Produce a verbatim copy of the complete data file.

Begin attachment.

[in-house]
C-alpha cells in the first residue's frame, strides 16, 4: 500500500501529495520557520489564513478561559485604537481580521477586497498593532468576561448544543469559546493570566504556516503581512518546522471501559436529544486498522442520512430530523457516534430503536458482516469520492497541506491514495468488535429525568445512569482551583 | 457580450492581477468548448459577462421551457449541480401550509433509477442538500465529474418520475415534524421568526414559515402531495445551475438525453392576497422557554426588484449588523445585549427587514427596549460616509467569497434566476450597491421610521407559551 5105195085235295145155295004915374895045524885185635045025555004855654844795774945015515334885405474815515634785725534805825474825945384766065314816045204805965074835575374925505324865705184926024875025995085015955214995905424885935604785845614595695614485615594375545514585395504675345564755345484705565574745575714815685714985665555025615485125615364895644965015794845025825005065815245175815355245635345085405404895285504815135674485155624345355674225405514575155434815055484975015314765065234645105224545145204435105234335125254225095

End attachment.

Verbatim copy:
[in-house]
C-alpha cells in the first residue's frame, strides 16, 4: 500500500501529495520557520489564513478561559485604537481580521477586497498593532468576561448544543469559546493570566504556516503581512518546522471501559436529544486498522442520512430530523457516534430503536458482516469520492497541506491514495468488535429525568445512569482551583 | 457580450492581477468548448459577462421551457449541480401550509433509477442538500465529474418520475415534524421568526414559515402531495445551475438525453392576497422557554426588484449588523445585549427587514427596549460616509467569497434566476450597491421610521407559551 5105195085235295145155295004915374895045524885185635045025555004855654844795774945015515334885405474815515634785725534805825474825945384766065314816045204805965074835575374925505324865705184926024875025995085015955214995905424885935604785845614595695614485615594375545514585395504675345564755345484705565574745575714815685714985665555025615485125615364895644965015794845025825005065815245175815355245635345085405404895285504815135674485155624345355674225405514575155434815055484975015314765065234645105224545145204435105234335125254225095